Are endoscopic and open treatments of metopic synostosis equivalent in treating trigonocephaly and hypotelorism?

Dennis C. Nguyen, Kamlesh B. Patel, Gary B. Skolnick, Sybill D. Naidoo, Andrew H. Huang, Matthew D. Smyth, Albert S. Woo

Research output: Contribution to journalArticlepeer-review

30 Scopus citations

Abstract

Background: Patients with metopic craniosynostosis are traditionally treated with fronto-orbital advancement to correct hypotelorism and trigonocephaly. Alternatively, endoscopic-assisted treatment comprises narrow ostectomy of the fused suture followed by postoperative helmet therapy. Here we compare the preoperative and 1-year postoperative results in open versus endoscopic repairs. Methods: We reviewed preoperative and 1-year postoperative three-dimensional reconstructed computed tomography scans of patients treated for nonsyndromic metopic craniosynostosis by either open (n = 15) or endoscopic (n = 13) technique. Hypotelorism was assessed by interzygomaticofrontal distance and intercanthal distance. Trigonocephaly was assessed by 2 independent angles: first, an axial-plane two-dimensional angle between zygomaticofrontal suture bilaterally and the glabella (ZFR-G-ZFL); second, an interfrontal angle (IFA) between the most anterior point from a reconstructed midsagittal plane and supraorbital notch bilaterally. Age-matched scans of unaffected patients (n = 28) served as controls for each postoperative scan. Results: Patients with open repair (9.5 ± 1.8 months) were older at time of surgery than patients with endoscopic repairs (3.3 ± 0.4 months) (P = 0.004). Male-to-female ratios were equivalent at roughly 7:3 in both groups. Preoperatively, the endoscopic group had worse hypotelorism and ZFR-G-ZFL than the open group (P ≤ 0.04). After accounting for preoperative differences, all of the postoperative measurements (ie, interzygomaticofrontal distance, intercanthal distance, ZFR-G-ZFL angle, IFA) of the 2 groups were statistically equivalent (P ≥ 0.135). Trigonocephaly was significantly improved after repair in both the open (8 degrees [ZFR-G-ZFL] and 18 degrees [IFA]) and endoscopic (13 degrees [ZFR-G-ZFL] and 16 degrees [IFA]) groups (P < 0.001). Postoperative measures in both groups were equivalent to controls (0.12 < P < 0.89). Intrarater reliability ranged from 0.93 to 0.99 for all measurements. Conclusion: Our retrospective series shows that endoscopic and open repairs of metopic craniosynostosis are equivalent in improving hypotelorism and trigonocephaly at 1-year follow-up. Additional studies are necessary to better define minor differences in morphology, which may result from the different techniques.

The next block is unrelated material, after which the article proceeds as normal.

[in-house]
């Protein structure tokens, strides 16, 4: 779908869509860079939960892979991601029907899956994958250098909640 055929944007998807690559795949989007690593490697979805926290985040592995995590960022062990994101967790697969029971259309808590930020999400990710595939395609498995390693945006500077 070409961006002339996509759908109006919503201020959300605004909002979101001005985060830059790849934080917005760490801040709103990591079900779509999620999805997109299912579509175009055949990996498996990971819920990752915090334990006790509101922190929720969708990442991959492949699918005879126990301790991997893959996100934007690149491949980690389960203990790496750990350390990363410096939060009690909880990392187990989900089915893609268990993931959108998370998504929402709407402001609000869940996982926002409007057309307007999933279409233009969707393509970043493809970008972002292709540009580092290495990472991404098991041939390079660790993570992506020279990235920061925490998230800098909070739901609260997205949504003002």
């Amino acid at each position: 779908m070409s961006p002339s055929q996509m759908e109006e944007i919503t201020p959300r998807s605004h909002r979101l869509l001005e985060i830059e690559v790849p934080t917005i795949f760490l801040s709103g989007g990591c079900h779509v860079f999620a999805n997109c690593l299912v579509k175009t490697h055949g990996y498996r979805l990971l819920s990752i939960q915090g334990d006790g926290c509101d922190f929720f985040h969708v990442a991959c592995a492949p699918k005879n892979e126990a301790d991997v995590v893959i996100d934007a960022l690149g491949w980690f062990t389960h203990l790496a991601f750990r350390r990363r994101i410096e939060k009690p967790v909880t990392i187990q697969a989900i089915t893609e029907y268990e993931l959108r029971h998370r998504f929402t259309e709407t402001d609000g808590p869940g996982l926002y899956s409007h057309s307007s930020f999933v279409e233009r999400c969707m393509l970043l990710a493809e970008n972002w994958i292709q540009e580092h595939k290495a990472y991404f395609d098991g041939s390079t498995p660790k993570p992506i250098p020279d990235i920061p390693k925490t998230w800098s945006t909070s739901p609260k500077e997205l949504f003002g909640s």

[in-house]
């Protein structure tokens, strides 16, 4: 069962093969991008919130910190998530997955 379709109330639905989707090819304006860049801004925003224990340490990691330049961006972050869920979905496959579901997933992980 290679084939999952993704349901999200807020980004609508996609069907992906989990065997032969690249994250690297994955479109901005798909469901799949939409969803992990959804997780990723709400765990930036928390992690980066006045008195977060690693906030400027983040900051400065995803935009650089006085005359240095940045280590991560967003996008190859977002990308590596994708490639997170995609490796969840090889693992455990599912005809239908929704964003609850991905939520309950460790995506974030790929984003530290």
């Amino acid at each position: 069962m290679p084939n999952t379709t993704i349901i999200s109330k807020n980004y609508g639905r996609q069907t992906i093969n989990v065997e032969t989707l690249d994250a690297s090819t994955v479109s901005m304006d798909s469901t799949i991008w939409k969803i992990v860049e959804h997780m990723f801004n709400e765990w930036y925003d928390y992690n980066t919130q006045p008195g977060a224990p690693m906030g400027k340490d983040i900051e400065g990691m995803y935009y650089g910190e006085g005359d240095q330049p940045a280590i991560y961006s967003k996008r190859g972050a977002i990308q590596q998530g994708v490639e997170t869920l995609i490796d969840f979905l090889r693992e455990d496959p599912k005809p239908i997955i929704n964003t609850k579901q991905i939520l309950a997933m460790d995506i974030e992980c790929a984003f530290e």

Original languageEnglish
Pages (from-to)129-134
Number of pages6
JournalJournal of Craniofacial Surgery
Volume26
Issue number1
DOIs
StatePublished - Jan 21 2015

Keywords

  • Endoscopic ostectomy
  • Fronto-orbital advancement
  • Hypotelorism
  • Metopic craniosynostosis
  • Trigonocephaly

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